"The term umami was first coined in 1908 by Kikunae Ikeda, a Japanese scientist who was researching the taste of dashi, a stock made from seaweed and used in many Japanese dishes. Ikeda discovered that the secret to the taste was the presence of high levels of an amino acid called glutamate in the stock, which gives it its unique brothy character."
So writes Andrew Shanahan in "The secret ingredient" in the Guardian. This detailed article summarizes the history of the discovery and the make up of this "fifth taste."
Umami in its various chemical forms is found in parmesan cheese, ripe tomatoes, fish, cured meat, the seaweed used to make Japanese dashi, and in meat stock, especially veal. MSG is artificial umami. Unlike the first four flavors -- salt, sour, bitter, and sweet -- umami is hard to isolate or taste when it's not in more complex food. Its presence, evidently, makes food consistently taste more appealing, though MSG is kind of a cheat.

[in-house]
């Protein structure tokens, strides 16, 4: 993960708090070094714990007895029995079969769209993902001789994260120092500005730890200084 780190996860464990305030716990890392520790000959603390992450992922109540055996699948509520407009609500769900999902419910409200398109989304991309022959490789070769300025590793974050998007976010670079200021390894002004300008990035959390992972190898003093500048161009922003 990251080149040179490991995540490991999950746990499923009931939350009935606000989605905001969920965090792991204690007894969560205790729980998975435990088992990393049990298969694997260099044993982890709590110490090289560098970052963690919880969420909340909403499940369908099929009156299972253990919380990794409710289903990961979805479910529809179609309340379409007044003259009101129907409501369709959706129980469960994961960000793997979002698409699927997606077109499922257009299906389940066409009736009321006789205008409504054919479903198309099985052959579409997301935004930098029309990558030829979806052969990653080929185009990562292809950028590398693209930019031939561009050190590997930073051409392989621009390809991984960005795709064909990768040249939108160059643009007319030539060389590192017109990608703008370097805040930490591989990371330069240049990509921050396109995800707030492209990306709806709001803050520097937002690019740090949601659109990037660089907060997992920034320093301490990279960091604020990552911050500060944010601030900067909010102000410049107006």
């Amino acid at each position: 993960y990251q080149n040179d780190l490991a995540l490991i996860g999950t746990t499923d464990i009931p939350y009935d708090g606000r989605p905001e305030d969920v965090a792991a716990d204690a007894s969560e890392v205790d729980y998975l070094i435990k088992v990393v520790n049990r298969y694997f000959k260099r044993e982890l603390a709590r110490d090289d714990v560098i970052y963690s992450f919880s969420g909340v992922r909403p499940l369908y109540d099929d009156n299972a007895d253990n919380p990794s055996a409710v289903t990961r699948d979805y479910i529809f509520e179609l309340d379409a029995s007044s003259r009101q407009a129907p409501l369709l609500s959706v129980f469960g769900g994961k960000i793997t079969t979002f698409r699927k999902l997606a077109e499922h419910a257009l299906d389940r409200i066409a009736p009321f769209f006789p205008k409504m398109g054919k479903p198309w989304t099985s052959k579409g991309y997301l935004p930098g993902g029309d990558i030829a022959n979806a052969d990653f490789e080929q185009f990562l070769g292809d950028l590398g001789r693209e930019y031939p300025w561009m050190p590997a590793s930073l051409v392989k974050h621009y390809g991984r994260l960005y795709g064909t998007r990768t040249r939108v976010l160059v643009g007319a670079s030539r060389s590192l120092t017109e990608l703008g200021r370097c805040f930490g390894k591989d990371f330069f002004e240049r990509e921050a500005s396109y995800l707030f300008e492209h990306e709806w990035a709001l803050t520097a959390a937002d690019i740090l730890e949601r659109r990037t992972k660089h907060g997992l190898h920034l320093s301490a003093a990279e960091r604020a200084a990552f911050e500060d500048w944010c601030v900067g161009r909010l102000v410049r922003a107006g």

When cooking and eating, I've found that it's interesting and useful to be aware of umami. After a while, though you can't isolate it, you just know it's there.